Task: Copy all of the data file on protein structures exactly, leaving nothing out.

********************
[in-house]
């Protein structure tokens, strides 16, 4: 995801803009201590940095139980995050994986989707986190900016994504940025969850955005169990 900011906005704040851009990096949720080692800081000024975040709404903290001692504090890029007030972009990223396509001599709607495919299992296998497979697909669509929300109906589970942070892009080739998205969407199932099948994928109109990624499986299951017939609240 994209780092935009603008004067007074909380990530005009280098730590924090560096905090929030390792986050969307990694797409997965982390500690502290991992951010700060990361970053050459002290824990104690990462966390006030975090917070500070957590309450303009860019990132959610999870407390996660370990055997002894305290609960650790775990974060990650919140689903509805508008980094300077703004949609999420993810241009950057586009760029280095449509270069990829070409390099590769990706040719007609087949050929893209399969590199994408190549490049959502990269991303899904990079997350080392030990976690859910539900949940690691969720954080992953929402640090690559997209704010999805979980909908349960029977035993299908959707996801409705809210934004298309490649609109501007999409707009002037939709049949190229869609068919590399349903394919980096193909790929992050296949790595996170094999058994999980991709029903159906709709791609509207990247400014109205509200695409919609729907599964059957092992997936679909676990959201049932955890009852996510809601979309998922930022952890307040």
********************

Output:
[in-house]
């Protein structure tokens, strides 16, 4: 995801803009201590940095139980995050994986989707986190900016994504940025969850955005169990 900011906005704040851009990096949720080692800081000024975040709404903290001692504090890029007030972009990223396509001599709607495919299992296998497979697909669509929300109906589970942070892009080739998205969407199932099948994928109109990624499986299951017939609240 994209780092935009603008004067007074909380990530005009280098730590924090560096905090929030390792986050969307990694797409997965982390500690502290991992951010700060990361970053050459002290824990104690990462966390006030975090917070500070957590309450303009860019990132959610999870407390996660370990055997002894305290609960650790775990974060990650919140689903509805508008980094300077703004949609999420993810241009950057586009760029280095449509270069990829070409390099590769990706040719007609087949050929893209399969590199994408190549490049959502990269991303899904990079997350080392030990976690859910539900949940690691969720954080992953929402640090690559997209704010999805979980909908349960029977035993299908959707996801409705809210934004298309490649609109501007999409707009002037939709049949190229869609068919590399349903394919980096193909790929992050296949790595996170094999058994999980991709029903159906709709791609509207990247400014109205509200695409919609729907599964059957092992997936679909676990959201049932955890009852996510809601979309998922930022952890307040």